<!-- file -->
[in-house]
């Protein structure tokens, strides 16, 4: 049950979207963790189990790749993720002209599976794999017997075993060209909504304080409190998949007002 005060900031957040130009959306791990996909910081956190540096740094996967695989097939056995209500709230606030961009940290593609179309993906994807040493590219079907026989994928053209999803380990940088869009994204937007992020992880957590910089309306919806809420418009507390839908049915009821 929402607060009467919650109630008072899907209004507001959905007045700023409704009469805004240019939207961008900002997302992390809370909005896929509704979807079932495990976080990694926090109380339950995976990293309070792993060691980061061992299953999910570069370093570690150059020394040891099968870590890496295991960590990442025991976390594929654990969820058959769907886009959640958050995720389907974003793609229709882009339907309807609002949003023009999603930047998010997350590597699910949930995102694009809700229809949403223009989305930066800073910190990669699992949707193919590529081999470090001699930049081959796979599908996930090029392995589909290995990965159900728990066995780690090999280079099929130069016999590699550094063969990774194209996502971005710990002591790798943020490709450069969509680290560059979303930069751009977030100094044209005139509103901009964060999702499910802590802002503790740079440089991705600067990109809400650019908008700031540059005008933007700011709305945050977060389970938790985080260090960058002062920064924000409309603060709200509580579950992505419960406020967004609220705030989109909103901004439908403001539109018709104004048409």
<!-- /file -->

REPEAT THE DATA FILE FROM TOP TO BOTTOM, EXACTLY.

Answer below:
[in-house]
């Protein structure tokens, strides 16, 4: 049950979207963790189990790749993720002209599976794999017997075993060209909504304080409190998949007002 005060900031957040130009959306791990996909910081956190540096740094996967695989097939056995209500709230606030961009940290593609179309993906994807040493590219079907026989994928053209999803380990940088869009994204937007992020992880957590910089309306919806809420418009507390839908049915009821 929402607060009467919650109630008072899907209004507001959905007045700023409704009469805004240019939207961008900002997302992390809370909005896929509704979807079932495990976080990694926090109380339950995976990293309070792993060691980061061992299953999910570069370093570690150059020394040891099968870590890496295991960590990442025991976390594929654990969820058959769907886009959640958050995720389907974003793609229709882009339907309807609002949003023009999603930047998010997350590597699910949930995102694009809700229809949403223009989305930066800073910190990669699992949707193919590529081999470090001699930049081959796979599908996930090029392995589909290995990965159900728990066995780690090999280079099929130069016999590699550094063969990774194209996502971005710990002591790798943020490709450069969509680290560059979303930069751009977030100094044209005139509103901009964060999702499910802590802002503790740079440089991705600067990109809400650019908008700031540059005008933007700011709305945050977060389970938790985080260090960058002062920064924000409309603060709200509580579950992505419960406020967004609220705030989109909103901004439908403001539109018709104004048409």